“Tesla still appears to be unwilling to exercise any meaningful control over the conduct of its CEO,” she said.

2:30pm: Tesla stock slowly rising


As the hearing progressed, Tesla’s stock was trying to pare some of its big losses incurred overnight after a disastrous deliveries report. Still, the stock was far into the red.

Follow Tesla’s stock price in real-time here.

2:50: The SEC is seeking fines if Musk violates the settlement again

The SEC told Judge Nathan that the regulatory agency is seeking “escalating fines” if Musk violates his settlement again. There’s no word yet on how much those fines, if approved by the court, may be.

2:55pm: It’s Musk’s turn

“We think it’s very clear that Mr. Musk retained discretion in the policy,” one of Elon Musk’s lawyers, John Hueston, argued when it was their turn for oral arguments. Hueston is arguing there is not a clear enough standard to enforce a penalty as harsh as finding Musk in contempt of court.

3:09pm: Judge orders a new agreement between Musk and the SEC

“My intent is not only to invite it but to order it,” Judge Nathan told the court, according to Bloomberg’s Dana Hull.

The Judge said she was surprised the SEC filed a contempt motion because “this [case] screams working it out.”

The Judge consistently tested the ambiguity of the current order, and when she pressed Musk’s attorneys on this, she found they seemed to argue that the Judge was not able to make a determination in this case.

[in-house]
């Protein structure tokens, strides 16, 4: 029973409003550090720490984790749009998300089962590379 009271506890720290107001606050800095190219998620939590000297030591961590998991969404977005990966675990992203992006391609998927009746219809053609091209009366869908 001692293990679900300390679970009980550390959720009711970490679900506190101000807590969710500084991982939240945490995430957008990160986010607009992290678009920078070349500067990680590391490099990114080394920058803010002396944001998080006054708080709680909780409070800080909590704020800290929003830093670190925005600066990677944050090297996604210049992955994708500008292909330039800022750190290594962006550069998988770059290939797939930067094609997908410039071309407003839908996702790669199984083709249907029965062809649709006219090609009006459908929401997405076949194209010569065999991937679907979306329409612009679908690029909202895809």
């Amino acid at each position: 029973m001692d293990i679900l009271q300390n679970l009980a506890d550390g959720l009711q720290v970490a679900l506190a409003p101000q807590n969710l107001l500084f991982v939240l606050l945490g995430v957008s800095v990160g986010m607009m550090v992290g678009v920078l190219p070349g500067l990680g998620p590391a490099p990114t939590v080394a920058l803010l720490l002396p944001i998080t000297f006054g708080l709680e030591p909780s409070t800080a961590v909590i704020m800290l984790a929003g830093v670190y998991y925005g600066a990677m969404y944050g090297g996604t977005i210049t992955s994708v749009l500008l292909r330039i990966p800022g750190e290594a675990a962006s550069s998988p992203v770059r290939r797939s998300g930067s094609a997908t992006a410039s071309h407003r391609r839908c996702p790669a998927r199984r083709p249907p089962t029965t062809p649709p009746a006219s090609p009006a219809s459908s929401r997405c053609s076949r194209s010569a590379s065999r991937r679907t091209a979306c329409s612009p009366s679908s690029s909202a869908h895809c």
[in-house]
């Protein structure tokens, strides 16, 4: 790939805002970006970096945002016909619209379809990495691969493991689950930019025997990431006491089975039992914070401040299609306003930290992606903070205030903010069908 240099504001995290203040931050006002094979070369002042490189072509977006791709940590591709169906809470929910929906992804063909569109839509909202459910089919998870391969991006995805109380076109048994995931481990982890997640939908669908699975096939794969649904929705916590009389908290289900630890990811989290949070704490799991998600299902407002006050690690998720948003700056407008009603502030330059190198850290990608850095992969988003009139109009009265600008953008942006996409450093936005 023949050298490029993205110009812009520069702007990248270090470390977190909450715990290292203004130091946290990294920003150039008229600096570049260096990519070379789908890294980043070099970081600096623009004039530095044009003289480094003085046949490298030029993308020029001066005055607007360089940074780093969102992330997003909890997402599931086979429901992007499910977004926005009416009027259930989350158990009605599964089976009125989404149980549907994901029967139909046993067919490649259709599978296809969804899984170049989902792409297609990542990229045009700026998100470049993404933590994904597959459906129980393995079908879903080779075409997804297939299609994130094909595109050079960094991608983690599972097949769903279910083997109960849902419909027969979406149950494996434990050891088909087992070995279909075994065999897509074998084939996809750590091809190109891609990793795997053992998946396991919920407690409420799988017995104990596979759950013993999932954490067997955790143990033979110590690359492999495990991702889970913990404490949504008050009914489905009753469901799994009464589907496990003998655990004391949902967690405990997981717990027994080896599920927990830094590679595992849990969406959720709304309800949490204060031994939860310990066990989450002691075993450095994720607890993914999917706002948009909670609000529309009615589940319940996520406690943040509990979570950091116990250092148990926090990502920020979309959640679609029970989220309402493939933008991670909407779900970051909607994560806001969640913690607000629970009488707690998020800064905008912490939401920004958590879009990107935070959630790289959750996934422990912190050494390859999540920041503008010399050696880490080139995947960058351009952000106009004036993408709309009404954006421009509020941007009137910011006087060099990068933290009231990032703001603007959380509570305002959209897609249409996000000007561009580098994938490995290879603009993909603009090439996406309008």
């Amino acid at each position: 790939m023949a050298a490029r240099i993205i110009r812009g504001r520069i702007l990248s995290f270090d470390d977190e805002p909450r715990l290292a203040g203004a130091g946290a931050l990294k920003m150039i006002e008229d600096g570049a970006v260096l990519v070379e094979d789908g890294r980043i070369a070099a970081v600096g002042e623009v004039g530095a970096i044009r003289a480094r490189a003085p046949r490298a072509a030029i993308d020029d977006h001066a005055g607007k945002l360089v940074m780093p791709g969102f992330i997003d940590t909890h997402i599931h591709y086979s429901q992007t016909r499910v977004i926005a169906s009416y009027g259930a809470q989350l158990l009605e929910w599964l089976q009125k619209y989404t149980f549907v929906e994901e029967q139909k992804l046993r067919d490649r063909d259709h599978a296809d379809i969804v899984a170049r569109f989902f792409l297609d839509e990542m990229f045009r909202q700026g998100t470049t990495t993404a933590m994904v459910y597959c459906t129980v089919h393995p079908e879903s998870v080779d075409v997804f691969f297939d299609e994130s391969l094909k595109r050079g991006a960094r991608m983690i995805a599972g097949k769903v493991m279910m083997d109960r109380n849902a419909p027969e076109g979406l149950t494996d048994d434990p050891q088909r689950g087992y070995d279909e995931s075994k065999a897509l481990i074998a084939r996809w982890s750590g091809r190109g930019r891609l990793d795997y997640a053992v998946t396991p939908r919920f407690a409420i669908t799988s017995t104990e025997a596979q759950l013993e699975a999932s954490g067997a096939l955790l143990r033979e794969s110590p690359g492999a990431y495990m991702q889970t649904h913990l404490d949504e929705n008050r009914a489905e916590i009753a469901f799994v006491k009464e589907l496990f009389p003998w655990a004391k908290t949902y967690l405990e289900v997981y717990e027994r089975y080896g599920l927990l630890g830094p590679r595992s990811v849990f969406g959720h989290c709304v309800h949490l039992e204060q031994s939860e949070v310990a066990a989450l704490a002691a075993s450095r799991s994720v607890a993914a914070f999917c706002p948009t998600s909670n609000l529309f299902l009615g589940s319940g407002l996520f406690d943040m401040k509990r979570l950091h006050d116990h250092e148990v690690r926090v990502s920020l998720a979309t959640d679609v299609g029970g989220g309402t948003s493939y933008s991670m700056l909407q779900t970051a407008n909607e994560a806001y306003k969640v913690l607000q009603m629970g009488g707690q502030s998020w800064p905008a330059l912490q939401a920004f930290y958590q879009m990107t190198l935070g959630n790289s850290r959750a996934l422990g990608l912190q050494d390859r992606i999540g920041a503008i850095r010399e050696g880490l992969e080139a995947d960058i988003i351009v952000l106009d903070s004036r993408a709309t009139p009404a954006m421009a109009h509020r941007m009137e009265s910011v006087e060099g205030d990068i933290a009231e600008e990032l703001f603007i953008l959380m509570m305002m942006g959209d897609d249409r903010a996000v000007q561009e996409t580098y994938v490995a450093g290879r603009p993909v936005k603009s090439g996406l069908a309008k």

“It sounds like you’re saying this Court could not order Musk in contempt,” she said.

Musk’s attorneys countered that she could, but couldn’t come up with any hypothetical scenarios in which that was case.

“Go home Judge Nathan,” she joked, later adding that Musk’s lawyers must not “be very imaginative” because should could think of some scenarious where she would be able to rule Musk in contempt of Court.

3:30pm: Musk’s lawyers conclude their arguments

Musk’s lawyers ended their 45 minutes of oral arguments by reading a list of Musk’s tweets that the SEC previously flagged as “questionable.” They also cited an MIT expert who said that if the tweets did not move Tesla’s stock price, then the market had clearly decided that the information was immaterial.

The SEC will get five minutes for rebuttal, according to Bloomberg.

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The SEC was then given 5 minutes to rebut Musk’s lawyers.

The SEC again reiterated that Musk had violated the order, and also said that it was still determining whether or not Tesla was “complying with the policy” it had set forth.

“Tesla has for whatever reason thrown its lot in with Mr. Musk,” said the SEC.

3:43pm: Judge says she will ensure all orders are complied with

“I must and I will ensure that court orders are followed,”Judge Nathan said. “It’s not a game, I don’t care if you are a small potato or a big fish.”

3:45pm: The hearing has adjourned.

At around 3:45pm Judge Nathan ordered the SEC and Musk to propose a new resolution within two weeks. They can then expect to hear from her in “due course,” according to Bloomberg.